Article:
Sometimes, I think empathy is a sin or a weakness; an uncontrollable earnest camaraderie I would turn in for something else, if it didn’t make me so human.

We learn the most about ourselves from the stories we are told by others. There’s something in it that holds us all together, the legacy of shared experience; the agony of recovery of any kind. Other people’s pain shows us how deeply we can love and when we wish we could stop. Lessons in masculinity and vulnerability shows what lies beyond a badge, a gun, a flag. What resonates make us better, makes us kinder, numbs to the core because it stings so much.

Jesus, a 10 month old baby, and a truth lasso


My left arm feels heavy; the weight of the Pastor’s words, they echo in my mind as I cradle the wet mouthed 10 month old. We look out the glass door, “Is your heart changing?” His bare feet press against the glass, “Are you growing into his image?” His hand grasps hold of my hair, “Am I in the faith?” My hand rests on his belly as he leans his head against the cold, clear panel, “Am I really a believer?” We crane our heads to the left and watch the kids play, “set the world on fire with the kingdom of God.” I lean hard to my right hip, “cling to Jesus and as you walk out of that room this morning don’t ever let him go,” his left foot pushes against the glass and we both just continue to stare. So still, so cradled, so obliviously yet obviously loved.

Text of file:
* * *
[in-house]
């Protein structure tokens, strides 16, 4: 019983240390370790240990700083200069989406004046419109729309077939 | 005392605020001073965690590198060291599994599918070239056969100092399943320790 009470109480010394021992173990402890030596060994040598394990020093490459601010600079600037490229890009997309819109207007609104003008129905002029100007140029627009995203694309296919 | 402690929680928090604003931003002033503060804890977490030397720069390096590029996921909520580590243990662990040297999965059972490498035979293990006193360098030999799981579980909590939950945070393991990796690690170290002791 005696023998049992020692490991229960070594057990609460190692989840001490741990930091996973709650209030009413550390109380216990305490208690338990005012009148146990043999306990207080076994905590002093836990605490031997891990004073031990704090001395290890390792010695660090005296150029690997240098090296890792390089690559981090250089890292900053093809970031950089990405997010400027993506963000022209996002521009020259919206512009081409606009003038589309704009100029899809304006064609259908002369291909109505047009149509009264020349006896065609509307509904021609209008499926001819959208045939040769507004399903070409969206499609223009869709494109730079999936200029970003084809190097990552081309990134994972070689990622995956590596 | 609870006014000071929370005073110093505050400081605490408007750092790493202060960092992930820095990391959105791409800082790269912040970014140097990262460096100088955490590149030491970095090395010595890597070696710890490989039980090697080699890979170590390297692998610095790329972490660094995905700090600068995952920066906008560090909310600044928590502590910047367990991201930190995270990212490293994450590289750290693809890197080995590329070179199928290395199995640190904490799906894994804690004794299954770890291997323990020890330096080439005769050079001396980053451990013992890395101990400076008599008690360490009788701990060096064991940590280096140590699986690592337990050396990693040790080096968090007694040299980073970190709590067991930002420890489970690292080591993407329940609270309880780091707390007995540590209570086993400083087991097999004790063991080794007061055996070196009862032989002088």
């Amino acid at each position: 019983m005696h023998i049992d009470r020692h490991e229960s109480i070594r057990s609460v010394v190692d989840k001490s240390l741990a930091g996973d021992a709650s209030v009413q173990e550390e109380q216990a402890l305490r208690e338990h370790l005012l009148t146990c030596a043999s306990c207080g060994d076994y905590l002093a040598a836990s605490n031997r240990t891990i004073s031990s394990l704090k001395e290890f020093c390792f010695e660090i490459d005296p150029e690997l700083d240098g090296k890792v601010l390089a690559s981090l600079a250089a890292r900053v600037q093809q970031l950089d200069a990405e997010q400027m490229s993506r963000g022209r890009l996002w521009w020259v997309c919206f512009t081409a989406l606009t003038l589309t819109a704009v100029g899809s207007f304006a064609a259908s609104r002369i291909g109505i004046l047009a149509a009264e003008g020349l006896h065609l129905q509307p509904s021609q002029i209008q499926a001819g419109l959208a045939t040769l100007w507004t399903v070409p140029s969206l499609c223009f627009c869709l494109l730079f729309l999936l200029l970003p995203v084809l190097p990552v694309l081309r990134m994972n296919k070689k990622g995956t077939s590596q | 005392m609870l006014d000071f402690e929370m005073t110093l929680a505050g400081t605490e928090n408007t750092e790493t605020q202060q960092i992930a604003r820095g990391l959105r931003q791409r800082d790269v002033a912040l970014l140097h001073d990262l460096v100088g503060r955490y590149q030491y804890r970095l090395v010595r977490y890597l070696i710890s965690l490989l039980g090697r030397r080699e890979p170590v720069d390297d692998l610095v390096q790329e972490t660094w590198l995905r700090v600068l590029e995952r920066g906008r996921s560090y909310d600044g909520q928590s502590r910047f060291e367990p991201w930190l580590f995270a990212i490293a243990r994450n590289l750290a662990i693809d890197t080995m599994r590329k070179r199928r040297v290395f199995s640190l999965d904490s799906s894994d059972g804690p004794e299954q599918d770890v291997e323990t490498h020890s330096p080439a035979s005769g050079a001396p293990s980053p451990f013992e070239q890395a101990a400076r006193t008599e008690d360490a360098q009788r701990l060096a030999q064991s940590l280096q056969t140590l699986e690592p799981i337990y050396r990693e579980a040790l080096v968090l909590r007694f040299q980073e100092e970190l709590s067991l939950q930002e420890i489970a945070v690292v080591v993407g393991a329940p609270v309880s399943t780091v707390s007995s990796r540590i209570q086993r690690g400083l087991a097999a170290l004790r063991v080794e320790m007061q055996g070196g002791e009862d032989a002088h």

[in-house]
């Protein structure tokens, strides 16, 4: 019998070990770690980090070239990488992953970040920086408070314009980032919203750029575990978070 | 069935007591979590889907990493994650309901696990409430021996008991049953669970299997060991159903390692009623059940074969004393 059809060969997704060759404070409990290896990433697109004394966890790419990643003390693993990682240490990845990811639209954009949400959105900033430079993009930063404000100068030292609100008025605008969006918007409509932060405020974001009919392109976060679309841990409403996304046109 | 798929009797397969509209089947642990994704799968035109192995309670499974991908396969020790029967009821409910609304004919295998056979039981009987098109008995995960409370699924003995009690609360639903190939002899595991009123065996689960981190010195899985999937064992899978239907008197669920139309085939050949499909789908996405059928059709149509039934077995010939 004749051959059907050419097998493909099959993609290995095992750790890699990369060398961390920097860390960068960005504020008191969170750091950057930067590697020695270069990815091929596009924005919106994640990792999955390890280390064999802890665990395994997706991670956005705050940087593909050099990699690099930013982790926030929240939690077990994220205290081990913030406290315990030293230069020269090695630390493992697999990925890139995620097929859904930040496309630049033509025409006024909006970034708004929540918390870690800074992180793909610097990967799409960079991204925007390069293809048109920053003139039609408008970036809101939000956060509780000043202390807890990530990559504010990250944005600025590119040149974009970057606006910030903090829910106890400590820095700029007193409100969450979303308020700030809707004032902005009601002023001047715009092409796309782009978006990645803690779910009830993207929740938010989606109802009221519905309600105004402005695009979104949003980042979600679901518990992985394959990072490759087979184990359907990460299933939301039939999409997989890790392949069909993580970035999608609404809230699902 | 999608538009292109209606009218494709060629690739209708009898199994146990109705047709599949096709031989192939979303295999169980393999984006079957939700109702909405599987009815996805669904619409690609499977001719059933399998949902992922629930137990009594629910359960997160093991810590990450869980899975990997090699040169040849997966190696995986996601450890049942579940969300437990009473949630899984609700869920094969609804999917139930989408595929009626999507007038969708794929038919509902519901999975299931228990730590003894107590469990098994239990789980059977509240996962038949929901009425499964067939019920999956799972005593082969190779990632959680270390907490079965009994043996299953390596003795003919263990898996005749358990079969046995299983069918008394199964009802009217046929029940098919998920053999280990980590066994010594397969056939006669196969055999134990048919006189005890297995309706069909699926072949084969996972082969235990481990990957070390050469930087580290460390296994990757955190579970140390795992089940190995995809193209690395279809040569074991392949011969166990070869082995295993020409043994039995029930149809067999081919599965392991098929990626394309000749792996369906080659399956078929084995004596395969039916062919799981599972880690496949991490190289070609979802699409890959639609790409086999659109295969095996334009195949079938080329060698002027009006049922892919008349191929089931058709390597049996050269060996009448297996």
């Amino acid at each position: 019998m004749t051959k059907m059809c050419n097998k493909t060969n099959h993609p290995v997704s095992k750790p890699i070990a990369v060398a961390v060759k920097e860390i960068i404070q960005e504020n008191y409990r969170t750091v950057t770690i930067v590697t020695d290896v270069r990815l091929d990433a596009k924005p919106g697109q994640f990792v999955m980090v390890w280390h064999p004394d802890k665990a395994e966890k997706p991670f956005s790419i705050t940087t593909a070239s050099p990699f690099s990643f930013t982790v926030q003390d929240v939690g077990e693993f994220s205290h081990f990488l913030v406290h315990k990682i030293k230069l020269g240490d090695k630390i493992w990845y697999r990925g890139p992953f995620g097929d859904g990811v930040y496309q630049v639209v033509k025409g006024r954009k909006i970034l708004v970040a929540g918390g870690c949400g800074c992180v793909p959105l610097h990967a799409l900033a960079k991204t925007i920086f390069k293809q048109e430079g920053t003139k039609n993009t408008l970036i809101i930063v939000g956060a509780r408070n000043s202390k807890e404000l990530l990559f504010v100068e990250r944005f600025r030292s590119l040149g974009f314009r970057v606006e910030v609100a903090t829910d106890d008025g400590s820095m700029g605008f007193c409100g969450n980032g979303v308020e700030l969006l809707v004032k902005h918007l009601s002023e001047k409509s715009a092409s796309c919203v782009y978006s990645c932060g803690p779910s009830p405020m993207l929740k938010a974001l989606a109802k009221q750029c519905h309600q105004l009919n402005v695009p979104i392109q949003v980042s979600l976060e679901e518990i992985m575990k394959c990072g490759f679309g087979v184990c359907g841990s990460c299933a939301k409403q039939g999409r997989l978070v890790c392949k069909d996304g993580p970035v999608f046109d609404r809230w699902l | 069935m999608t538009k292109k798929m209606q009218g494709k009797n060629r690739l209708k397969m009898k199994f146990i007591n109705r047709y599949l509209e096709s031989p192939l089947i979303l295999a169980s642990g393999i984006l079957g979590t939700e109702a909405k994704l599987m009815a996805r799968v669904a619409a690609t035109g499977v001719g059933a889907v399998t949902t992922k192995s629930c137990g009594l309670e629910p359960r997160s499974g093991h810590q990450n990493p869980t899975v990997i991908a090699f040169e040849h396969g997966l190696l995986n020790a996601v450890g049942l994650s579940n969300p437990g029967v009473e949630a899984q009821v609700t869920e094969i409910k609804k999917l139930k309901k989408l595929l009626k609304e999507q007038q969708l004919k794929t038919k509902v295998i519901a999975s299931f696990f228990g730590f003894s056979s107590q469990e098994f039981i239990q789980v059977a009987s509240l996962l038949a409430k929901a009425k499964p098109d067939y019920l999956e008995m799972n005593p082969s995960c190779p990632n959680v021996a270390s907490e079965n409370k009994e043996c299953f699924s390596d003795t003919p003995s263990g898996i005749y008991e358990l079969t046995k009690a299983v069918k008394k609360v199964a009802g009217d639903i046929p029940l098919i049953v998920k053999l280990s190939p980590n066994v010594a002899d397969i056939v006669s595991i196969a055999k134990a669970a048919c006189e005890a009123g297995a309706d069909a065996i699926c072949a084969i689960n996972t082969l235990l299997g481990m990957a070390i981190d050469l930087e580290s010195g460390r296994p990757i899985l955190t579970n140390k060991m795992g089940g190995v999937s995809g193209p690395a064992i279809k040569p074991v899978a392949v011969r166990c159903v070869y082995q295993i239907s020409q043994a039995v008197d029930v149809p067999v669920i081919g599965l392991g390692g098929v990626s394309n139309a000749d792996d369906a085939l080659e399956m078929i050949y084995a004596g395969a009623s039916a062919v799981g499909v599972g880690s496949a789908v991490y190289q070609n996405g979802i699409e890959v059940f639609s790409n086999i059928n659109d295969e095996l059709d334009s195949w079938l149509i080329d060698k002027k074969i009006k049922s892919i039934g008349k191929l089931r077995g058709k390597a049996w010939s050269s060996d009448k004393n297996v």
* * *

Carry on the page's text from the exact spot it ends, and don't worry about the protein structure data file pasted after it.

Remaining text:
Baby love


I’ve been on a bit of a baby kick lately and I’ll tell you why. Babies bring you so far from yourself, they drag you out of who you think you are, and pull you further and further away towards a new type of selflessness. With fistfuls of hair and gummy mouths they show you how infinite the world actually is. A forced, understood necessity, they require your attention and settle for nothing. Holding a baby is greater than falling in love, ten minutes feels like ten hours; it’s addicting.

I’m shown my deepest uncertainties, as I cringe at my inability to comfort a three month old. I realize I have no idea how to swaddle and wail with him. Everything I do is to understand them, picking apart the possible discomforts, clamoring to help, attempting to stay graceful. A blue eyed baby girl clings to me, I switch hips and consistently want to be better, no, the best, for this small human being that doesn’t even belong to me. There is a special place inside my memory for these feelings, tiny houses of perfection locked in time, life feels the most simplistic when I am holding other people’s children.

If I could bottle the feeling I would.

Gifts and Godly women

10455655_935967803100984_6692840851788517318_nLately, I have been very inspired by a group of women I spend Wednesday mornings with. They have bright eyes and warm smiles. Babies on the hip; nearing the end of their patience. They’re authentic, from all over. They are the names of their children; they are the hands of Jesus, selfless, ragged, and full of unending love.